The University’s emergency notification system, which alerts subscribers by phone or email, was not utilized for the Monday closing. Instead, notification was made through local media.

When the severity of the weather was better recognized, notification messages were sent on Tuesday and Wednesday, Fedele said. Duplicate messages were received in rapid succession on Wednesday, which Fedele explained was “to ensure that everyone got them.”

At a meeting yesterday, several members of the Staff Association Council were critical of that decision.

One member said she saw an announcement on Pitt’s web site Sunday evening that said Monday classes were canceled, but offices remained open. She struggled to get into work on Monday only to learn her office was closed.

Elaine Devlin said that some of the upper management in her department who are UPMC employees were not notified by the University of the closings. “I actually had to let them know that Pitt was closed,” she said.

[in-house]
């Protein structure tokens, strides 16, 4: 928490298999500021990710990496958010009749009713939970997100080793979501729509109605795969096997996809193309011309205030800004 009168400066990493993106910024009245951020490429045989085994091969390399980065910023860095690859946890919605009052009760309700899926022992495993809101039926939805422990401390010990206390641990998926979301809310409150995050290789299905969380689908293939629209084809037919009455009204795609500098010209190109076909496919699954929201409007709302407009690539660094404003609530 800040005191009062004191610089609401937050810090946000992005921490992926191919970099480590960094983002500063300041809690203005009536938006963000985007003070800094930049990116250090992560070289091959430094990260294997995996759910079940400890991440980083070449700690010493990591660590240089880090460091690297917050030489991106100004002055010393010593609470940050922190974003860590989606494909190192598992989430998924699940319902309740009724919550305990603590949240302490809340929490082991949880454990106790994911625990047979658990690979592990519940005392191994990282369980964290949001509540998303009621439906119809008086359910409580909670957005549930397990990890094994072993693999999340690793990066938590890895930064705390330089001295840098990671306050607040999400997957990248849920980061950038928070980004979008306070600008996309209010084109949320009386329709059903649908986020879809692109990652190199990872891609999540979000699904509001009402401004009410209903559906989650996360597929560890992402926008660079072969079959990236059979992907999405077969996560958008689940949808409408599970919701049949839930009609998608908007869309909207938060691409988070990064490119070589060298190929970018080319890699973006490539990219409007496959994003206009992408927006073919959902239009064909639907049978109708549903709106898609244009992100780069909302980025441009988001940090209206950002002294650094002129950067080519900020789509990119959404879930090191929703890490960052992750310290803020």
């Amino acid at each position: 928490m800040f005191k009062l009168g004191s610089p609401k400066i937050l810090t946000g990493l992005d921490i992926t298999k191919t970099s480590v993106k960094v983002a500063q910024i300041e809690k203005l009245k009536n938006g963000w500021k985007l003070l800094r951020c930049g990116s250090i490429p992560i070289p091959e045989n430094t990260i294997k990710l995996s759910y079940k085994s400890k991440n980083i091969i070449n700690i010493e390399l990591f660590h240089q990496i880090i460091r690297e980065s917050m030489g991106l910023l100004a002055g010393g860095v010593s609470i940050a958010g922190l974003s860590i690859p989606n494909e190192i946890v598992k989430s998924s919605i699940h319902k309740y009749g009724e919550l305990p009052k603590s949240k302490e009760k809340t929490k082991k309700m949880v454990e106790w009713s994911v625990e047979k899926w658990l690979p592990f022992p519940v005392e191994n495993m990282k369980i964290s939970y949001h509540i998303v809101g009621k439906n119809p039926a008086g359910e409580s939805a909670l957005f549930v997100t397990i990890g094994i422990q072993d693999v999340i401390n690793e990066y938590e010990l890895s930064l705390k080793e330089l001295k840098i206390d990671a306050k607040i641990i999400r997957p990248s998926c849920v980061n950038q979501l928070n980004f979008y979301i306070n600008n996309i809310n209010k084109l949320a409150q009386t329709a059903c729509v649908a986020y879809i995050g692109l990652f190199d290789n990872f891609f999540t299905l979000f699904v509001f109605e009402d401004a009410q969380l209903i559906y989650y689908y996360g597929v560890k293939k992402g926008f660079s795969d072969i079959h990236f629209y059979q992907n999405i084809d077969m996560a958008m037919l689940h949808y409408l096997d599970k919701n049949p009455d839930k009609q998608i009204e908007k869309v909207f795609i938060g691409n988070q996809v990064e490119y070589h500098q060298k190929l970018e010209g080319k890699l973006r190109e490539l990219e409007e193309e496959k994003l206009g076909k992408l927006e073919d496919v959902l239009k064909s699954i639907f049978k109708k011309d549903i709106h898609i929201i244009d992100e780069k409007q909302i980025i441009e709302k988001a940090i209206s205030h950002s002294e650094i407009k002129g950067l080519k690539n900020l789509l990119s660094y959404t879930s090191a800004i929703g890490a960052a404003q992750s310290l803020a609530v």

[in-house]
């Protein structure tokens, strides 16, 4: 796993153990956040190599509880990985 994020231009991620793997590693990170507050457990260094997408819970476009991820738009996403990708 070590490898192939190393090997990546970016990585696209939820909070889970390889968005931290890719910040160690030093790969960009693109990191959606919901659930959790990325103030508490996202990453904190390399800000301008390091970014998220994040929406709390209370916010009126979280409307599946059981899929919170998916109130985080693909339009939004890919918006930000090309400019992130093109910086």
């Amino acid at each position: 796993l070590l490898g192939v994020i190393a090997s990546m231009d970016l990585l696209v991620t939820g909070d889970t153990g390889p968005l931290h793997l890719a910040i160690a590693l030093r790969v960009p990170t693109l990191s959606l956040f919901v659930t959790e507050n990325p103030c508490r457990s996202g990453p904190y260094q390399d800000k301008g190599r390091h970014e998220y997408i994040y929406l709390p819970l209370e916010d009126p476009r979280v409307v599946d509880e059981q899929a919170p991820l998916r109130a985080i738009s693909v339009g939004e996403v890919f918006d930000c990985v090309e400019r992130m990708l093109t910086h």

SAC President Gwen Watkins added that supervisors should take the initiative to alert their staff about closures, especially since some staff do not have Internet access at home. “I am grateful that the emergency notification system was used on the other days, because staff can choose how they are notified,” either by phone or home email address, she said.

stormsewerKKBDecisions on when to use the notification service rest with a group that includes the police chief, the University’s emergency executive Executive Vice Chancellor Jerome Cochran and the chancellor.

SAC members also expressed confusion at the definition of essential personnel, and in several cases did not know whether they themselves were in that category.

Watkins recommended that staff members speak to their supervisors if they are unclear about their status in order to avoid future confusion.